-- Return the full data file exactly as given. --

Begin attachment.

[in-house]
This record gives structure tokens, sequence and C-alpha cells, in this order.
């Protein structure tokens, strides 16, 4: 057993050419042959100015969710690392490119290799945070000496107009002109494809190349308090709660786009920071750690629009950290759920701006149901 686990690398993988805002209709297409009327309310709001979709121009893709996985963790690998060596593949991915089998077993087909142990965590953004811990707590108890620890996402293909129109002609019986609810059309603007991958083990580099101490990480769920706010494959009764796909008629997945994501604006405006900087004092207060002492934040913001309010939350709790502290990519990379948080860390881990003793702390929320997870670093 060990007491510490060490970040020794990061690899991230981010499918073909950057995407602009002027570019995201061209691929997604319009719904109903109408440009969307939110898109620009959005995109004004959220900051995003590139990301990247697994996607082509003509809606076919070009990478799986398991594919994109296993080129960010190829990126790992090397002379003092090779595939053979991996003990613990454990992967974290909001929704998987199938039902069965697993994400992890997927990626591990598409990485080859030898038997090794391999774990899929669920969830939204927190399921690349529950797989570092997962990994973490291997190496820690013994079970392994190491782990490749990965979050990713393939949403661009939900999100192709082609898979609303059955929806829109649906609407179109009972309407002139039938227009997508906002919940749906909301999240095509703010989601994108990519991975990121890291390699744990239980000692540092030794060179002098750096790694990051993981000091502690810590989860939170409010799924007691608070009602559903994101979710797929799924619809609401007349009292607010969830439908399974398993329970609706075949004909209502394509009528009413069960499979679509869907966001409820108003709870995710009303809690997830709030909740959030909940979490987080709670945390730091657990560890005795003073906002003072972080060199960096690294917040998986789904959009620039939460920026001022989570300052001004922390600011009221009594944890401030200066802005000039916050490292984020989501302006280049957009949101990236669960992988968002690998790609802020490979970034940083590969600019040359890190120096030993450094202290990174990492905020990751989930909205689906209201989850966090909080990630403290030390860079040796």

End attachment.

[in-house]
This record gives structure tokens, sequence and C-alpha cells, in this order.
């Protein structure tokens, strides 16, 4: 057993050419042959100015969710690392490119290799945070000496107009002109494809190349308090709660786009920071750690629009950290759920701006149901 686990690398993988805002209709297409009327309310709001979709121009893709996985963790690998060596593949991915089998077993087909142990965590953004811990707590108890620890996402293909129109002609019986609810059309603007991958083990580099101490990480769920706010494959009764796909008629997945994501604006405006900087004092207060002492934040913001309010939350709790502290990519990379948080860390881990003793702390929320997870670093 060990007491510490060490970040020794990061690899991230981010499918073909950057995407602009002027570019995201061209691929997604319009719904109903109408440009969307939110898109620009959005995109004004959220900051995003590139990301990247697994996607082509003509809606076919070009990478799986398991594919994109296993080129960010190829990126790992090397002379003092090779595939053979991996003990613990454990992967974290909001929704998987199938039902069965697993994400992890997927990626591990598409990485080859030898038997090794391999774990899929669920969830939204927190399921690349529950797989570092997962990994973490291997190496820690013994079970392994190491782990490749990965979050990713393939949403661009939900999100192709082609898979609303059955929806829109649906609407179109009972309407002139039938227009997508906002919940749906909301999240095509703010989601994108990519991975990121890291390699744990239980000692540092030794060179002098750096790694990051993981000091502690810590989860939170409010799924007691608070009602559903994101979710797929799924619809609401007349009292607010969830439908399974398993329970609706075949004909209502394509009528009413069960499979679509869907966001409820108003709870995710009303809690997830709030909740959030909940979490987080709670945390730091657990560890005795003073906002003072972080060199960096690294917040998986789904959009620039939460920026001022989570300052001004922390600011009221009594944890401030200066802005000039916050490292984020989501302006280049957009949101990236669960992988968002690998790609802020490979970034940083590969600019040359890190120096030993450094202290990174990492905020990751989930909205689906209201989850966090909080990630403290030390860079040796």